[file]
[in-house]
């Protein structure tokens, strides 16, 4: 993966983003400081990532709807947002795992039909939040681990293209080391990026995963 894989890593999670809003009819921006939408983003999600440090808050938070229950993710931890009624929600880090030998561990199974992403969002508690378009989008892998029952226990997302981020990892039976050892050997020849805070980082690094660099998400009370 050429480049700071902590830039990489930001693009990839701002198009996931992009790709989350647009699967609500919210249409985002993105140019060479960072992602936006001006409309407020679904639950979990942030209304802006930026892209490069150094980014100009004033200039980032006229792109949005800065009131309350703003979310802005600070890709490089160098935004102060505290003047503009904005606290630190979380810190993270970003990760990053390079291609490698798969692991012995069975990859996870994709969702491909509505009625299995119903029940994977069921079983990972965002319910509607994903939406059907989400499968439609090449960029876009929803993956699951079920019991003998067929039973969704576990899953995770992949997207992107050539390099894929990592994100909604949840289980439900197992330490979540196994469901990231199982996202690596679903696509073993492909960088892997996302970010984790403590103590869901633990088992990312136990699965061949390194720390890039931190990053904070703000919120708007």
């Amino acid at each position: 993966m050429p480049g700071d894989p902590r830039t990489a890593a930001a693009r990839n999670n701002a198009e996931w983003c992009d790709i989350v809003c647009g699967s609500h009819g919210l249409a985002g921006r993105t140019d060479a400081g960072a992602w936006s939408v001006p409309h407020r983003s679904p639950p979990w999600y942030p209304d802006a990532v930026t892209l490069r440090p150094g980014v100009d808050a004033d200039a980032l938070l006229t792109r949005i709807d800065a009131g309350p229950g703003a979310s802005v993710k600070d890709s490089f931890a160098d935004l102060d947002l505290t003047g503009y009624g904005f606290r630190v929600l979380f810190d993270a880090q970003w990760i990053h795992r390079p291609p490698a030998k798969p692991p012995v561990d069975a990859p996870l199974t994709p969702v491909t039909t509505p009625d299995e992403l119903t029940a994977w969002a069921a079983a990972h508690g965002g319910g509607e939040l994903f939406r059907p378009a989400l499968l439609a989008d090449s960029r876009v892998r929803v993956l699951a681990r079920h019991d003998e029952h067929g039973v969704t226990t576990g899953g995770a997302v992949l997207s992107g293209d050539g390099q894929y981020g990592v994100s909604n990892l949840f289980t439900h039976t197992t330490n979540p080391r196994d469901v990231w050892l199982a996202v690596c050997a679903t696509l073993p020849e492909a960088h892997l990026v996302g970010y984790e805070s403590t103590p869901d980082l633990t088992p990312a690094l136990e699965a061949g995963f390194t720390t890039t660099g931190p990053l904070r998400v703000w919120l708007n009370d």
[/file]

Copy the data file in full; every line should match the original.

[in-house]
């Protein structure tokens, strides 16, 4: 993966983003400081990532709807947002795992039909939040681990293209080391990026995963 894989890593999670809003009819921006939408983003999600440090808050938070229950993710931890009624929600880090030998561990199974992403969002508690378009989008892998029952226990997302981020990892039976050892050997020849805070980082690094660099998400009370 050429480049700071902590830039990489930001693009990839701002198009996931992009790709989350647009699967609500919210249409985002993105140019060479960072992602936006001006409309407020679904639950979990942030209304802006930026892209490069150094980014100009004033200039980032006229792109949005800065009131309350703003979310802005600070890709490089160098935004102060505290003047503009904005606290630190979380810190993270970003990760990053390079291609490698798969692991012995069975990859996870994709969702491909509505009625299995119903029940994977069921079983990972965002319910509607994903939406059907989400499968439609090449960029876009929803993956699951079920019991003998067929039973969704576990899953995770992949997207992107050539390099894929990592994100909604949840289980439900197992330490979540196994469901990231199982996202690596679903696509073993492909960088892997996302970010984790403590103590869901633990088992990312136990699965061949390194720390890039931190990053904070703000919120708007």
């Amino acid at each position: 993966m050429p480049g700071d894989p902590r830039t990489a890593a930001a693009r990839n999670n701002a198009e996931w983003c992009d790709i989350v809003c647009g699967s609500h009819g919210l249409a985002g921006r993105t140019d060479a400081g960072a992602w936006s939408v001006p409309h407020r983003s679904p639950p979990w999600y942030p209304d802006a990532v930026t892209l490069r440090p150094g980014v100009d808050a004033d200039a980032l938070l006229t792109r949005i709807d800065a009131g309350p229950g703003a979310s802005v993710k600070d890709s490089f931890a160098d935004l102060d947002l505290t003047g503009y009624g904005f606290r630190v929600l979380f810190d993270a880090q970003w990760i990053h795992r390079p291609p490698a030998k798969p692991p012995v561990d069975a990859p996870l199974t994709p969702v491909t039909t509505p009625d299995e992403l119903t029940a994977w969002a069921a079983a990972h508690g965002g319910g509607e939040l994903f939406r059907p378009a989400l499968l439609a989008d090449s960029r876009v892998r929803v993956l699951a681990r079920h019991d003998e029952h067929g039973v969704t226990t576990g899953g995770a997302v992949l997207s992107g293209d050539g390099q894929y981020g990592v994100s909604n990892l949840f289980t439900h039976t197992t330490n979540p080391r196994d469901v990231w050892l199982a996202v690596c050997a679903t696509l073993p020849e492909a960088h892997l990026v996302g970010y984790e805070s403590t103590p869901d980082l633990t088992p990312a690094l136990e699965a061949g995963f390194t720390t890039t660099g931190p990053l904070r998400v703000w919120l708007n009370d």